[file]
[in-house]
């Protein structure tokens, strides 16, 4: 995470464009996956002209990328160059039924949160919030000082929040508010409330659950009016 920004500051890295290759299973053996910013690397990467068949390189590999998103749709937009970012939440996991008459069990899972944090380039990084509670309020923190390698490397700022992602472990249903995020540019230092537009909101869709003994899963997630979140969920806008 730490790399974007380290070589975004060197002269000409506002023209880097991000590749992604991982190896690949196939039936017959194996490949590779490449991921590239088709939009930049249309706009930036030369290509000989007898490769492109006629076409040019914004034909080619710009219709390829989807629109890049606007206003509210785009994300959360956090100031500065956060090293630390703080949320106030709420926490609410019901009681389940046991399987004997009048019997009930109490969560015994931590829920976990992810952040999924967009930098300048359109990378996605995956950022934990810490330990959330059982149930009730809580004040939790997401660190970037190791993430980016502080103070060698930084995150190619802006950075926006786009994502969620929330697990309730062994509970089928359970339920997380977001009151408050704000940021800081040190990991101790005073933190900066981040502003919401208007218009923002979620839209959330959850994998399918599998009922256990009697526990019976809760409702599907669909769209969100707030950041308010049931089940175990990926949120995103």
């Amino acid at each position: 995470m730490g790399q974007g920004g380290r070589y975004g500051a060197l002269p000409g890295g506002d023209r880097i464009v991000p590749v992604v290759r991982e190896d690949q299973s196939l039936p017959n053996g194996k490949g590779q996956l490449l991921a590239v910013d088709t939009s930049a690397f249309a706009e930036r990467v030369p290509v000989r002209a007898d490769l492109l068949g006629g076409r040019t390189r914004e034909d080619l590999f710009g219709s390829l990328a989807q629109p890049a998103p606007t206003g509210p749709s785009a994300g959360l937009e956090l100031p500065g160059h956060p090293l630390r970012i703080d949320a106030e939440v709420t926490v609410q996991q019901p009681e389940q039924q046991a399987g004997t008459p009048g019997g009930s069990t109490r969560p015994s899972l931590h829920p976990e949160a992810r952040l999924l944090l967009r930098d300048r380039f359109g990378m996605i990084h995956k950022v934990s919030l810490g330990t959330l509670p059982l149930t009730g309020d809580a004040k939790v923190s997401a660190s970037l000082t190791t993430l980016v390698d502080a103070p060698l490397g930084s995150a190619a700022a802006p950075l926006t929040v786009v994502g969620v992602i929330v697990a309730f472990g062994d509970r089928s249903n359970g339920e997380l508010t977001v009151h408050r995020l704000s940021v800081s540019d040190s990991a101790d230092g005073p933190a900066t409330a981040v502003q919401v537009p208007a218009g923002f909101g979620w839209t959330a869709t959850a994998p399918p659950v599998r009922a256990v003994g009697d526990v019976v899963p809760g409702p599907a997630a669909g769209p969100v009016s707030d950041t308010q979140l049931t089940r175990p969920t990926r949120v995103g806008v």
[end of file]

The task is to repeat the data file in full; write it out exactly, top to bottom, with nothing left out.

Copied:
[in-house]
């Protein structure tokens, strides 16, 4: 995470464009996956002209990328160059039924949160919030000082929040508010409330659950009016 920004500051890295290759299973053996910013690397990467068949390189590999998103749709937009970012939440996991008459069990899972944090380039990084509670309020923190390698490397700022992602472990249903995020540019230092537009909101869709003994899963997630979140969920806008 730490790399974007380290070589975004060197002269000409506002023209880097991000590749992604991982190896690949196939039936017959194996490949590779490449991921590239088709939009930049249309706009930036030369290509000989007898490769492109006629076409040019914004034909080619710009219709390829989807629109890049606007206003509210785009994300959360956090100031500065956060090293630390703080949320106030709420926490609410019901009681389940046991399987004997009048019997009930109490969560015994931590829920976990992810952040999924967009930098300048359109990378996605995956950022934990810490330990959330059982149930009730809580004040939790997401660190970037190791993430980016502080103070060698930084995150190619802006950075926006786009994502969620929330697990309730062994509970089928359970339920997380977001009151408050704000940021800081040190990991101790005073933190900066981040502003919401208007218009923002979620839209959330959850994998399918599998009922256990009697526990019976809760409702599907669909769209969100707030950041308010049931089940175990990926949120995103």
């Amino acid at each position: 995470m730490g790399q974007g920004g380290r070589y975004g500051a060197l002269p000409g890295g506002d023209r880097i464009v991000p590749v992604v290759r991982e190896d690949q299973s196939l039936p017959n053996g194996k490949g590779q996956l490449l991921a590239v910013d088709t939009s930049a690397f249309a706009e930036r990467v030369p290509v000989r002209a007898d490769l492109l068949g006629g076409r040019t390189r914004e034909d080619l590999f710009g219709s390829l990328a989807q629109p890049a998103p606007t206003g509210p749709s785009a994300g959360l937009e956090l100031p500065g160059h956060p090293l630390r970012i703080d949320a106030e939440v709420t926490v609410q996991q019901p009681e389940q039924q046991a399987g004997t008459p009048g019997g009930s069990t109490r969560p015994s899972l931590h829920p976990e949160a992810r952040l999924l944090l967009r930098d300048r380039f359109g990378m996605i990084h995956k950022v934990s919030l810490g330990t959330l509670p059982l149930t009730g309020d809580a004040k939790v923190s997401a660190s970037l000082t190791t993430l980016v390698d502080a103070p060698l490397g930084s995150a190619a700022a802006p950075l926006t929040v786009v994502g969620v992602i929330v697990a309730f472990g062994d509970r089928s249903n359970g339920e997380l508010t977001v009151h408050r995020l704000s940021v800081s540019d040190s990991a101790d230092g005073p933190a900066t409330a981040v502003q919401v537009p208007a218009g923002f909101g979620w839209t959330a869709t959850a994998p399918p659950v599998r009922a256990v003994g009697d526990v019976v899963p809760g409702p599907a997630a669909g769209p969100v009016s707030d950041t308010q979140l049931t089940r175990p969920t990926r949120v995103g806008v």